The past several months have been hard to describe.
In myriad ways, they’ve been exciting or interesting days in the sense that, for better or for worse, there is always breaking news, and it affects everyone.
On the flip side, though, it’s also been incredibly boring as we stay confined to our houses as much as possible.
An oh-so-easy salve for that boredom: wiling away hours and hours on Facebook.
During the pandemic, my feed has been more active than ever before.
A lot of it comes from folks who suddenly went from full calendars to nada and turned to commenting, liking and sharing to fill their days.
In addition to the ongoing lack of media literacy, there seems to be a dearth of social media literacy these days as well. Though those weaknesses can regularly work hand in hand, it’s not always the case. The latter is arguably harder to get a handle on and, combined with networks’ insidious business models, more detrimental as well.
Not only can misinformation spread like wildfire, especially with the networks’ unwillingness to fact check the conspiracy theories that they’re more than happy to platform, but these sites are also set up in a way that pages can essentially game the algorithm.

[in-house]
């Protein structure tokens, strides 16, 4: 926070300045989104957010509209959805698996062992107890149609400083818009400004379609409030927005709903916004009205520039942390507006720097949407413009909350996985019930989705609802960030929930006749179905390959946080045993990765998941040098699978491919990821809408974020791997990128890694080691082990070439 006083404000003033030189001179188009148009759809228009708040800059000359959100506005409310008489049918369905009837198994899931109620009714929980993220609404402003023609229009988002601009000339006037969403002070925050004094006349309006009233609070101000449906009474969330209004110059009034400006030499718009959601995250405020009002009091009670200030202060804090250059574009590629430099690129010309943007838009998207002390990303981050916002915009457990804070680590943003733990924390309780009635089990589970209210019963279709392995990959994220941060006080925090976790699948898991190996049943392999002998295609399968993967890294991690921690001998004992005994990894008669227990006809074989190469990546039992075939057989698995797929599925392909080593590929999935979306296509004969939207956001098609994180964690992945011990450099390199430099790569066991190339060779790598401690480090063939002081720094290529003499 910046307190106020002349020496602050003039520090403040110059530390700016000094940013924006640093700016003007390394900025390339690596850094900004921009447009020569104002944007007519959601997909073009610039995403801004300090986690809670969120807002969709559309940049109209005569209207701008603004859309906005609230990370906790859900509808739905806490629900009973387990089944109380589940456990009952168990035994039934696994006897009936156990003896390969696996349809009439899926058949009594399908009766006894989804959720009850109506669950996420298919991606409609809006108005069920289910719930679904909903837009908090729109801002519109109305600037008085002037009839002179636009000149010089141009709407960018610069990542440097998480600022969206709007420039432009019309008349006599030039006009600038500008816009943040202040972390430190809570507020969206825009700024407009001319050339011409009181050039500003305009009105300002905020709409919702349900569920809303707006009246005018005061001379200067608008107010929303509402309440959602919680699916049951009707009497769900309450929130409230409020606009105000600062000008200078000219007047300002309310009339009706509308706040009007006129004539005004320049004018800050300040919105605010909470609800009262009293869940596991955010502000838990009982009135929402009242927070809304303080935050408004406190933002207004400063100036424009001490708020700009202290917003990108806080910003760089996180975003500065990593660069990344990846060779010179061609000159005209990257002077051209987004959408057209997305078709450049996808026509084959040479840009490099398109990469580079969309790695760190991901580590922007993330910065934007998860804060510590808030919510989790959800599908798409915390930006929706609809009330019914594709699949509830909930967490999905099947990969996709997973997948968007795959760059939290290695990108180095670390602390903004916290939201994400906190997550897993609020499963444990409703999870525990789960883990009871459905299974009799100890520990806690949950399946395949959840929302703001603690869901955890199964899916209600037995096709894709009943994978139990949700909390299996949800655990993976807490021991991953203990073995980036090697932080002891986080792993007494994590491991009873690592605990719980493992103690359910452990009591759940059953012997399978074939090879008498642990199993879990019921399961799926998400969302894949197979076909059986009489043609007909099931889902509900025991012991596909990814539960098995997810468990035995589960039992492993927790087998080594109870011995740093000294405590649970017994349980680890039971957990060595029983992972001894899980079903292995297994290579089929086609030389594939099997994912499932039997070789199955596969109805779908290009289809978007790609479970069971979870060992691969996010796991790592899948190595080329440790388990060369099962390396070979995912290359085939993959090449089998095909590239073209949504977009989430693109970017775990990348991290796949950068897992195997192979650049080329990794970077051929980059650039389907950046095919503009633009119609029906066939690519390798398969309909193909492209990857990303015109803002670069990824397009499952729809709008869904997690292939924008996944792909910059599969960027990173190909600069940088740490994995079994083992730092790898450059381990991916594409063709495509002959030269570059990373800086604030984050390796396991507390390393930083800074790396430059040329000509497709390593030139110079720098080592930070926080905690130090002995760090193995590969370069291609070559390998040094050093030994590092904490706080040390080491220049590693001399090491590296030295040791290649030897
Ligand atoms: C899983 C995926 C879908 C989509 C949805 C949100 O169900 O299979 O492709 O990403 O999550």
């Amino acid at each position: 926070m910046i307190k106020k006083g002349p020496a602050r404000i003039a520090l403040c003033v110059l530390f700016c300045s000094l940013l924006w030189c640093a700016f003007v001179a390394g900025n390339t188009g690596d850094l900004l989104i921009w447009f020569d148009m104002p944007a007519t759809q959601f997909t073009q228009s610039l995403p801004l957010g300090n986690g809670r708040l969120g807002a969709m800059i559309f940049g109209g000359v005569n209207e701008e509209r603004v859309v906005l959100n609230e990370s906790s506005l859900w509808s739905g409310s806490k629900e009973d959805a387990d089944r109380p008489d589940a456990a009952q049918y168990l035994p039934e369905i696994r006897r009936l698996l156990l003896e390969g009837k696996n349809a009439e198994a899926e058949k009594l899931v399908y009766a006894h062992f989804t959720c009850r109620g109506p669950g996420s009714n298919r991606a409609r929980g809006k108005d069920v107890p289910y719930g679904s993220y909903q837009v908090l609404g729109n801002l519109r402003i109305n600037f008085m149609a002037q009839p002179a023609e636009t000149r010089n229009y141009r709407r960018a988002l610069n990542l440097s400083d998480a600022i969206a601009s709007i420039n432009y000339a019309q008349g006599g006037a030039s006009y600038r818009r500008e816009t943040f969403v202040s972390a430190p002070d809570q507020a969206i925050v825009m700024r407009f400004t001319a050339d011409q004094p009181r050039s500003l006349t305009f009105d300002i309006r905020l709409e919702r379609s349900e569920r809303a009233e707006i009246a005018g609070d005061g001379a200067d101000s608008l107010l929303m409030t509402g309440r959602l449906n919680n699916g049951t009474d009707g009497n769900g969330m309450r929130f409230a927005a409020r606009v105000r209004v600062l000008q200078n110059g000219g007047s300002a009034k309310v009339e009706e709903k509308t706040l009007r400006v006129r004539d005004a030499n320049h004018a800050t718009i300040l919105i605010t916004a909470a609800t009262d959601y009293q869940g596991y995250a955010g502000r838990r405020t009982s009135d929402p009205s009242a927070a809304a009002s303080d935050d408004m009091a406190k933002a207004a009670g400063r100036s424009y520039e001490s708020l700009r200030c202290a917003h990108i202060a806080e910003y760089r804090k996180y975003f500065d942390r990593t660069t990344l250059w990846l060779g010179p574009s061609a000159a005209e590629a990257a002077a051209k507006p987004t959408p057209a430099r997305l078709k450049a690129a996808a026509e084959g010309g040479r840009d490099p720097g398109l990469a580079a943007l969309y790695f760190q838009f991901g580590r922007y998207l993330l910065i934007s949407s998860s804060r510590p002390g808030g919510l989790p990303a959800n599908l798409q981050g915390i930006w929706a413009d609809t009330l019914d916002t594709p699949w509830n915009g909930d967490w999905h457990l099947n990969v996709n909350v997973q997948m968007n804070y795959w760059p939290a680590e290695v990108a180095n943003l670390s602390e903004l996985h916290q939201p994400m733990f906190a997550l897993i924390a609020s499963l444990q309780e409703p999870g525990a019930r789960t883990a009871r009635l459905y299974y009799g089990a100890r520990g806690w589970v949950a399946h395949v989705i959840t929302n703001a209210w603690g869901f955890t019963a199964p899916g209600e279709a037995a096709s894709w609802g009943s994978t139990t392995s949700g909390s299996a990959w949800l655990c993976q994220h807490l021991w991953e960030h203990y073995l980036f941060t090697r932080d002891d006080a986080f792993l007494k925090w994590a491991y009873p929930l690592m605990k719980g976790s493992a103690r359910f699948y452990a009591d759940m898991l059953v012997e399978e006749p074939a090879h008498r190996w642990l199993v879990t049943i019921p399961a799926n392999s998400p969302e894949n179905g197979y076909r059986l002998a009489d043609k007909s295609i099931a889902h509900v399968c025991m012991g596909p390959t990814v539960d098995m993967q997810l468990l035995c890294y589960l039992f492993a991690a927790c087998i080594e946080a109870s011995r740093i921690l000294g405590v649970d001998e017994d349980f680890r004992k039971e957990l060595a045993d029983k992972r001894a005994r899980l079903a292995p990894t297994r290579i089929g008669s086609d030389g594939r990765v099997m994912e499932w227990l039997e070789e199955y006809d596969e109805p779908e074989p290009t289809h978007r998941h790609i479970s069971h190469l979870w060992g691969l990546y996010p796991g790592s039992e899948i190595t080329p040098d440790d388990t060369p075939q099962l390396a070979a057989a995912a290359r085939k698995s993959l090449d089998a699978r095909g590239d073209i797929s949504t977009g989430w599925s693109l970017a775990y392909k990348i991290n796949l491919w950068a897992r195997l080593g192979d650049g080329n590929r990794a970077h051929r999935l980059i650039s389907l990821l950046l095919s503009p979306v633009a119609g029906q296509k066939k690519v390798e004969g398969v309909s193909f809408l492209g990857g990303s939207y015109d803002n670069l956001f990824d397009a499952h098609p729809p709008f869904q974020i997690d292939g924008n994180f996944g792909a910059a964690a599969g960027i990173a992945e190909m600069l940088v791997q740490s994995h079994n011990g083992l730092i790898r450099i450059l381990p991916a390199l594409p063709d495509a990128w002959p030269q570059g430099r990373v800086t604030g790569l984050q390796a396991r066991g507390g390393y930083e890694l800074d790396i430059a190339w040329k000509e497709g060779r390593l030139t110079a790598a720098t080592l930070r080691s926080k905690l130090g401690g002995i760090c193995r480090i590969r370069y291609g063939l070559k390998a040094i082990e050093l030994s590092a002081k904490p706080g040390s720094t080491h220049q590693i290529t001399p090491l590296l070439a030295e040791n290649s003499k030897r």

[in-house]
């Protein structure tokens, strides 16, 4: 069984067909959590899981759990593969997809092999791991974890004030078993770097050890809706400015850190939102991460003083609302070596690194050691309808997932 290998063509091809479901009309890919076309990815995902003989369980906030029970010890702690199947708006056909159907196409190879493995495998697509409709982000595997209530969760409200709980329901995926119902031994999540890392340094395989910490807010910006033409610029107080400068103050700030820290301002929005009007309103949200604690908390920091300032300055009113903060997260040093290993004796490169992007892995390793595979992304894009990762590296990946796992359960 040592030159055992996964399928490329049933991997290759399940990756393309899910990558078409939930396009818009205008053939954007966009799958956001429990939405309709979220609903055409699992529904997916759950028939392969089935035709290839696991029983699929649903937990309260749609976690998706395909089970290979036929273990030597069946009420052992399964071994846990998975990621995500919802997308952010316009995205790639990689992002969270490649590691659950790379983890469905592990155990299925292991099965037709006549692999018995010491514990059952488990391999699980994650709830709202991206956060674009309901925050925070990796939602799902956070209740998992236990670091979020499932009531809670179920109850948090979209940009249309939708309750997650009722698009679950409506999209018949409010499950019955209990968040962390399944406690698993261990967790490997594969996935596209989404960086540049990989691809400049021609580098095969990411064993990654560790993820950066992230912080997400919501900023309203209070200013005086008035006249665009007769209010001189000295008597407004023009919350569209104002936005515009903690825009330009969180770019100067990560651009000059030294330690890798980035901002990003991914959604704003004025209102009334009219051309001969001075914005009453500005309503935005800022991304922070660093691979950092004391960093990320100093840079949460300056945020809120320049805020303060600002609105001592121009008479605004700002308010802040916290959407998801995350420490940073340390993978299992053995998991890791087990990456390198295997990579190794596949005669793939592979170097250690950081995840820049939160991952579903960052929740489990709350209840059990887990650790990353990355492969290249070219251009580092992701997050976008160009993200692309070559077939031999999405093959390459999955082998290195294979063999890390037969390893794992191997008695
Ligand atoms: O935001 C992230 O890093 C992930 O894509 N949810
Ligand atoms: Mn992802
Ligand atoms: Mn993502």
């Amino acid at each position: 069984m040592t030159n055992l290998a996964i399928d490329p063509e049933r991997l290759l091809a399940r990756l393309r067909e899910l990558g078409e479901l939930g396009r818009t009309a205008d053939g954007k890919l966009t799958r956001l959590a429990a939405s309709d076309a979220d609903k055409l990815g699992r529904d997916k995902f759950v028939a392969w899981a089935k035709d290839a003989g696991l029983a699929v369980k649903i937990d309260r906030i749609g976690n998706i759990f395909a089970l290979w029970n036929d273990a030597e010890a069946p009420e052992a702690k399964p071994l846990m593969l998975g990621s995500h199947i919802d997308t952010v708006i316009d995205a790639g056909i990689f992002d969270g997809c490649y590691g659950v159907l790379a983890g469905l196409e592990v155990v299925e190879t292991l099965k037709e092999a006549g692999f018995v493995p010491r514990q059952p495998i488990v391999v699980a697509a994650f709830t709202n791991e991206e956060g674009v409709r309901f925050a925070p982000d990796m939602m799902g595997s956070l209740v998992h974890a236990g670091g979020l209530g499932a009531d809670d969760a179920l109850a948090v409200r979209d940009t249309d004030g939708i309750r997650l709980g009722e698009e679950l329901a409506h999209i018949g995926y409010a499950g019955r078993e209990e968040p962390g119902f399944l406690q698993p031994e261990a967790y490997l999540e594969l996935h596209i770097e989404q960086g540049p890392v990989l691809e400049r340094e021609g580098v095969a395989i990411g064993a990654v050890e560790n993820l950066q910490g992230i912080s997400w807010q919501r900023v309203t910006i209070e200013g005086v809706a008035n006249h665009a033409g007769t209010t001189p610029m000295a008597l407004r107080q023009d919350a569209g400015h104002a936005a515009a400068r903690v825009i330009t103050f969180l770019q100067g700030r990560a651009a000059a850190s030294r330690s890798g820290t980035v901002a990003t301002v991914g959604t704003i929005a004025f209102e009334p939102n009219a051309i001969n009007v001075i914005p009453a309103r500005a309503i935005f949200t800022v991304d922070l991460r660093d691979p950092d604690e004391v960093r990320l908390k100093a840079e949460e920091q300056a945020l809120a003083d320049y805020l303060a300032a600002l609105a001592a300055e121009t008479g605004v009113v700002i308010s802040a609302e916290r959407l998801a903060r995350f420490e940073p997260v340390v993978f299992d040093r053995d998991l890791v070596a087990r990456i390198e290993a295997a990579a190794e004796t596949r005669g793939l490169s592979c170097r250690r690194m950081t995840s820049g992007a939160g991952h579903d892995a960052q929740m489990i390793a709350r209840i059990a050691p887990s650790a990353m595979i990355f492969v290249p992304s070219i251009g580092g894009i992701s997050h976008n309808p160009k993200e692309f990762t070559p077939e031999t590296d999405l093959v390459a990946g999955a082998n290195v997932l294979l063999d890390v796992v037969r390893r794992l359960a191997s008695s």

Even though Facebook, for example, claims that it catches 90% of hate speech before users flag it, there are posts that may not fit the description to the letter of the law, but could certainly do their part to nudge users in that direction.
One such post I saw recently was a “history lesson” claiming that since lawn jockey statues were used to help escaped slaves access the Underground Railroad, their dehumanizing depictions of Black people couldn’t possibly be racist. Nevermind that as a white person, it’s not the poster’s place to claim that this portrayal is fine, but clicking on his profile led down a rabbit hole of general misogyny, racism and xenophobia.
And therein lies the rub. You can interact with a post that’s not overtly hateful, because the algorithm sees you interacting with and tacitly approving the account, it will start to feed you more and more content from those sources. With a click or share of an “I love Canada” post, for example, you could be taking your first steps on the road to increased anti-immigrant content.
Facebook’s internal reporting has found that more than 60% of extremist group ‘joins’ stem from the platform’s own recommendations.
Thus, if you are considering liking or sharing something from a source you’re not familiar with, just take a few moments and vet their most recent posts. If those aren’t things you want your friends and family to associate with you, it might not be advisable to share the one kernel you agree with either.
Dan Falloon is the sports editor for Pique Newsmagazine and is writing about various topics for The Chief during the pandemic.